Fantasy Pool Look: The salary cap all-fantasy team (Part 2)

It’s always harder to build a successful fantasy team in league’s the have salary caps, so our Fantasy expert Darryl Dobbs gives you some bargains to look out for. This week we look at defensemen and goalies, after looking at forwards last week.

Time to look at the best “cap hit” values for defensemen and goaltenders in fantasy hockey. Those of you involved in leagues that implement a salary cap based on NHL contracts have quite the juggling act. You need to maximize the production of your fantasy squad, but you have to be smart with your salary allocation. Going out and grabbing the 20 highest-scoring stars would probably make your roster illegal by the time you add the fifth guy.

Looking at cap hits and production to date in the key stat categories (thanks to Frozen Pool), as well as guessing at how things will project going forward this season, I have put together an “all-fantasy” team. From the list, you will be able to pick out a couple of trade targets. Or just feel warm inside for owning some of these players.

See the forwards right here in the first part of this two-part set.

P.K. Subban, Montreal Canadiens, $2,875,000
For a defenseman who is going to enter the rarified air of 70-plus points, as well as top 80 PIM and 80 hits, you’re not going to find a lower price. Still only 24, he’s just scratching the surface. When his “bridge” contract is up in the summer, the next one will skyrocket.

Jonas Brodin, Minnesota Wild, $894,167
Once again an entry-level contract makes a star player so much more valuable in this type of league. Brodin is looking as though he will break out into the 40-point range this campaign. He still has another year on his ELC so the savings just keep rolling in, don’t they?

Raphael Diaz, Montreal Canadiens, $1,225,000
The 27-year-old was signed as an undrafted unrestricted free agent in 2011 and so far he has proven to be quite the find. His cheap deal expires next coming summer and he’s bound to get a raise. In the meantime, he looks like a safe bet for 30 points and a pretty appealing plus-minus rating.

Cody Franson, Toronto Maple Leafs, $2,000,000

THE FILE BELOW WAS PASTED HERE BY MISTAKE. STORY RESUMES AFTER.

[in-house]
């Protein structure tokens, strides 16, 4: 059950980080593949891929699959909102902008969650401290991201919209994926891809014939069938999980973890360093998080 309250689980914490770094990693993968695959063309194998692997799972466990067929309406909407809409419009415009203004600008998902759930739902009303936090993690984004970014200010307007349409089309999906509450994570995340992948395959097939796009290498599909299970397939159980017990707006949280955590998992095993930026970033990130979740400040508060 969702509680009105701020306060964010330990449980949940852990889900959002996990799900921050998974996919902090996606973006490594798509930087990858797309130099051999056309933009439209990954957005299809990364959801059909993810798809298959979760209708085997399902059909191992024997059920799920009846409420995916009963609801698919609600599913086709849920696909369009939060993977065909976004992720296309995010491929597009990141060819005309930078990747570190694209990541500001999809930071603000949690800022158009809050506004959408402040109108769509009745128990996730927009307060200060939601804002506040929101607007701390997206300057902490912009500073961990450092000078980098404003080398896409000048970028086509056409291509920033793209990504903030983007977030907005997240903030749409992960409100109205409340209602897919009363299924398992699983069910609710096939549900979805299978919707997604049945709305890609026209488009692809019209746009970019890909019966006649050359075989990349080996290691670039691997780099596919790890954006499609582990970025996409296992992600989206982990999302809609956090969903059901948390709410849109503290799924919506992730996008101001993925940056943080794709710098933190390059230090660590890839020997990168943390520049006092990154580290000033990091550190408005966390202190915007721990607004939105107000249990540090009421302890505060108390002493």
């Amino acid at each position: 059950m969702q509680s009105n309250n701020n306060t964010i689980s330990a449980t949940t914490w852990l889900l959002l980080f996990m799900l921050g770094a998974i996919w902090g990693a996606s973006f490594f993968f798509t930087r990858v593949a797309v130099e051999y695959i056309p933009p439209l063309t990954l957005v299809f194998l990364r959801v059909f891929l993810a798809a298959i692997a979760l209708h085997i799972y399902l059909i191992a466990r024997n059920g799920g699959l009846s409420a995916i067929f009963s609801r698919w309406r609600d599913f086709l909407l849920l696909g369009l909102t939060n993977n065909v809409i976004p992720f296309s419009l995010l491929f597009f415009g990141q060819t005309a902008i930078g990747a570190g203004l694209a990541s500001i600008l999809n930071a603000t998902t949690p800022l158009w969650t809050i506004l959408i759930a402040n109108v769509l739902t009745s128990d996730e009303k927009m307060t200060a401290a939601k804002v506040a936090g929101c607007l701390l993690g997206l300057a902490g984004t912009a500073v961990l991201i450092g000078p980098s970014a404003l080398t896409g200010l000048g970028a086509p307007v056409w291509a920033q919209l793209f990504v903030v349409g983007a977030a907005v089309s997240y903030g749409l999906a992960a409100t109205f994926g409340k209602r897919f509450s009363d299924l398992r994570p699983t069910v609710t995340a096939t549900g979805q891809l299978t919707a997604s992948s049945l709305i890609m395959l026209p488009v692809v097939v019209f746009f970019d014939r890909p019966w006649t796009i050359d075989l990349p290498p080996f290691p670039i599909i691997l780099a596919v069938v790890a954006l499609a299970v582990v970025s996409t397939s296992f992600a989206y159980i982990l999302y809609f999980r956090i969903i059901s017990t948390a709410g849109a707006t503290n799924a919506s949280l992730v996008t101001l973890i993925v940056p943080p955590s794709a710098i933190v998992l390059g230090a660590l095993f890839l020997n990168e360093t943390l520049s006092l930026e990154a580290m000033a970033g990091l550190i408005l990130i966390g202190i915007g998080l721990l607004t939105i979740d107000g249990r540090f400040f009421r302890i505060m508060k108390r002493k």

Proving last season was no fluke, Franson is producing at about the same pace. The Leafs were late signing him in the summer, squeezing out the best deal possible for his one-year contract, making him one of the best bargains among fantasy defensemen.

Brenden Dillon, Dallas Stars, $743,333
An underrated player last season due to his solid defensive ability and bone-crushing hits, Dillon is now showing that he has offensive skills as well. A multi-category stud, Dillon will flirt with 90 PIM, 160 hits, 30 points and plus-10 this year. For a cap hit that is well south of a million bucks.

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Jake Muzzin, Los Angeles Kings, $1,000,000
With the emergence of Slava Voynov, Muzzin wasn’t getting the ice time or PP time that he was getting last season. But with Voynov sputtering a little, Muzzin’s getting his chance again. And he’s converting, posting seven points in just 10 games.

Josh Harding, Minnesota Wild, $1,900,000
Four wins in a row, including two shutouts. That’s the kind of run Harding is on. But the four games were split around his missing a couple due to injury. And therein lies the drawback of owning Josh Harding. He gets injured frequently. But when he does play, his numbers are as good as anyone’s in the league.

James Reimer, Toronto Maple Leafs, $1,800,000
He’s getting just half the starts, but when Reimer plays he’s been very good, with the exception of a couple of appearances. If your cap league is daily and you pay close attention to starting goalie announcements, then his price tag can’t be beat.

Steve Mason, Philadelphia Flyers, $1,500,000
Yes, the Flyers aren’t exactly a winning team right now. But starting goalies are expensive, so when you want to save cap space in the position, there are only a handful you can look at. Mason won’t hurt you. The wins are few and far between and the losses are piling up, but Mason’s save percentage is a respectable .922 and his goals-against average is 2.42. He’s faced 296 shots, 18th highest in the league.

Alexander Steen – Sean Monahan – Kyle Okposo
Brandon Saad – Frans Nielsen – Brendan Gallagher
Tomas Hertl – Lars Eller – Alex Chiasson
Mason Raymond – Andrew Shaw – Matt Read

Jonas Brodin – P.K. Subban
Raphael Diaz – Cody Franson
Brenden Dillon – Jake Muzzin

Josh Harding
James Reimer
Steve Mason

Honorable Mentions
Nazem Kadri, Mathieu Perreault, Nathan Gerbe, Mike Santorelli, Mark Arcobello, Nick Bonino, Jakob Silfverberg, Matt Duchene, Lee Stempniak, Martin Hanzal, Ryan Johansen, Phil Kessel, Justin Faulk, Radko Gudas, Ben Bishop